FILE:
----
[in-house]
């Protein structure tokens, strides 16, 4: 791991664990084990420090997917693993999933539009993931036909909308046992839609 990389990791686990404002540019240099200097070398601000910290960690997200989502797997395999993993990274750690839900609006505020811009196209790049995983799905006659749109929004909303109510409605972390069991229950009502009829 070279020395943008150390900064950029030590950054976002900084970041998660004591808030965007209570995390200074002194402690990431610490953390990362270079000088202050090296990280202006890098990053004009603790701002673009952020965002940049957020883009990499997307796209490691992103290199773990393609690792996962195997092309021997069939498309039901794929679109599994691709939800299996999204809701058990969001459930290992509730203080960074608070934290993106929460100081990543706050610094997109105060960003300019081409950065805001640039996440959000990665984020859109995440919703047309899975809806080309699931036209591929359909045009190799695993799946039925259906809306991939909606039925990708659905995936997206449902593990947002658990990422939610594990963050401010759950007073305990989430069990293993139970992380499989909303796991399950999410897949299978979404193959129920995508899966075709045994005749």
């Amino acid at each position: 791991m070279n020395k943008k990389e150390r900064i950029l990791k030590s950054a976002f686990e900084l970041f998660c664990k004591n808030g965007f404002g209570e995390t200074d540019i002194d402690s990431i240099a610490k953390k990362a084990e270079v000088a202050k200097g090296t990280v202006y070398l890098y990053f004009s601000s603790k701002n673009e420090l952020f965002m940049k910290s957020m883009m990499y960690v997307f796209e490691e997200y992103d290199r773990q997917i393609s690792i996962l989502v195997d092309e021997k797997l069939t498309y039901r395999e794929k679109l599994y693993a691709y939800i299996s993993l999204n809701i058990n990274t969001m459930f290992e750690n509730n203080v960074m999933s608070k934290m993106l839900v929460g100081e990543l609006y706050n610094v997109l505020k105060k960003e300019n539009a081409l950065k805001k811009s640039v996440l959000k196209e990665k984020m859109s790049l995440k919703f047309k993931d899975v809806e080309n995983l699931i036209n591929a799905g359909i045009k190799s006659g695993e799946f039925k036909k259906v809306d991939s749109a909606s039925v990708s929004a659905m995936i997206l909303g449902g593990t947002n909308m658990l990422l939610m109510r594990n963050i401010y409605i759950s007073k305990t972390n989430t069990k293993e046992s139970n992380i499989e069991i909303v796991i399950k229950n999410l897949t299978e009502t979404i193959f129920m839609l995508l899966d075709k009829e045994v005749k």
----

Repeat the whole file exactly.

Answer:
[in-house]
């Protein structure tokens, strides 16, 4: 791991664990084990420090997917693993999933539009993931036909909308046992839609 990389990791686990404002540019240099200097070398601000910290960690997200989502797997395999993993990274750690839900609006505020811009196209790049995983799905006659749109929004909303109510409605972390069991229950009502009829 070279020395943008150390900064950029030590950054976002900084970041998660004591808030965007209570995390200074002194402690990431610490953390990362270079000088202050090296990280202006890098990053004009603790701002673009952020965002940049957020883009990499997307796209490691992103290199773990393609690792996962195997092309021997069939498309039901794929679109599994691709939800299996999204809701058990969001459930290992509730203080960074608070934290993106929460100081990543706050610094997109105060960003300019081409950065805001640039996440959000990665984020859109995440919703047309899975809806080309699931036209591929359909045009190799695993799946039925259906809306991939909606039925990708659905995936997206449902593990947002658990990422939610594990963050401010759950007073305990989430069990293993139970992380499989909303796991399950999410897949299978979404193959129920995508899966075709045994005749």
């Amino acid at each position: 791991m070279n020395k943008k990389e150390r900064i950029l990791k030590s950054a976002f686990e900084l970041f998660c664990k004591n808030g965007f404002g209570e995390t200074d540019i002194d402690s990431i240099a610490k953390k990362a084990e270079v000088a202050k200097g090296t990280v202006y070398l890098y990053f004009s601000s603790k701002n673009e420090l952020f965002m940049k910290s957020m883009m990499y960690v997307f796209e490691e997200y992103d290199r773990q997917i393609s690792i996962l989502v195997d092309e021997k797997l069939t498309y039901r395999e794929k679109l599994y693993a691709y939800i299996s993993l999204n809701i058990n990274t969001m459930f290992e750690n509730n203080v960074m999933s608070k934290m993106l839900v929460g100081e990543l609006y706050n610094v997109l505020k105060k960003e300019n539009a081409l950065k805001k811009s640039v996440l959000k196209e990665k984020m859109s790049l995440k919703f047309k993931d899975v809806e080309n995983l699931i036209n591929a799905g359909i045009k190799s006659g695993e799946f039925k036909k259906v809306d991939s749109a909606s039925v990708s929004a659905m995936i997206l909303g449902g593990t947002n909308m658990l990422l939610m109510r594990n963050i401010y409605i759950s007073k305990t972390n989430t069990k293993e046992s139970n992380i499989e069991i909303v796991i399950k229950n999410l897949t299978e009502t979404i193959f129920m839609l995508l899966d075709k009829e045994v005749k």